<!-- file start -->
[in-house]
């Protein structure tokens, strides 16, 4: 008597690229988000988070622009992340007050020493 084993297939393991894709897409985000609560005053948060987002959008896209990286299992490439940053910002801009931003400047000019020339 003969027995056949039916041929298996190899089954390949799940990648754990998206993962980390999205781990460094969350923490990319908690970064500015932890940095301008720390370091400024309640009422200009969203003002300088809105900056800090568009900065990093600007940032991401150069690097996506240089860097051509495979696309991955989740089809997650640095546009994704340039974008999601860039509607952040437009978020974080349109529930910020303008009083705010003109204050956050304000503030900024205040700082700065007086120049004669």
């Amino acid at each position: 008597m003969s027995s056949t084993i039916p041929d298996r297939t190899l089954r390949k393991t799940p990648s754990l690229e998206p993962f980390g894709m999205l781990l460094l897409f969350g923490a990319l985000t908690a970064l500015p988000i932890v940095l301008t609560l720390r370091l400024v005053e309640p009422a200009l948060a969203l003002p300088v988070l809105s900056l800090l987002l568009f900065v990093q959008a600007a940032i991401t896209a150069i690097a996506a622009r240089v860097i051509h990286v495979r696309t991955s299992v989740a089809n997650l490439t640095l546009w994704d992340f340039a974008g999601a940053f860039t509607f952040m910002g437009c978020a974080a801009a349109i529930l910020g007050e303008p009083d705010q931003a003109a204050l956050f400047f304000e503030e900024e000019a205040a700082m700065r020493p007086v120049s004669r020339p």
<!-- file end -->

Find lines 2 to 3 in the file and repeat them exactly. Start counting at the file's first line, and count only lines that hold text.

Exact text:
């Protein structure tokens, strides 16, 4: 008597690229988000988070622009992340007050020493 084993297939393991894709897409985000609560005053948060987002959008896209990286299992490439940053910002801009931003400047000019020339 003969027995056949039916041929298996190899089954390949799940990648754990998206993962980390999205781990460094969350923490990319908690970064500015932890940095301008720390370091400024309640009422200009969203003002300088809105900056800090568009900065990093600007940032991401150069690097996506240089860097051509495979696309991955989740089809997650640095546009994704340039974008999601860039509607952040437009978020974080349109529930910020303008009083705010003109204050956050304000503030900024205040700082700065007086120049004669």
């Amino acid at each position: 008597m003969s027995s056949t084993i039916p041929d298996r297939t190899l089954r390949k393991t799940p990648s754990l690229e998206p993962f980390g894709m999205l781990l460094l897409f969350g923490a990319l985000t908690a970064l500015p988000i932890v940095l301008t609560l720390r370091l400024v005053e309640p009422a200009l948060a969203l003002p300088v988070l809105s900056l800090l987002l568009f900065v990093q959008a600007a940032i991401t896209a150069i690097a996506a622009r240089v860097i051509h990286v495979r696309t991955s299992v989740a089809n997650l490439t640095l546009w994704d992340f340039a974008g999601a940053f860039t509607f952040m910002g437009c978020a974080a801009a349109i529930l910020g007050e303008p009083d705010q931003a003109a204050l956050f400047f304000e503030e900024e000019a205040a700082m700065r020493p007086v120049s004669r020339p």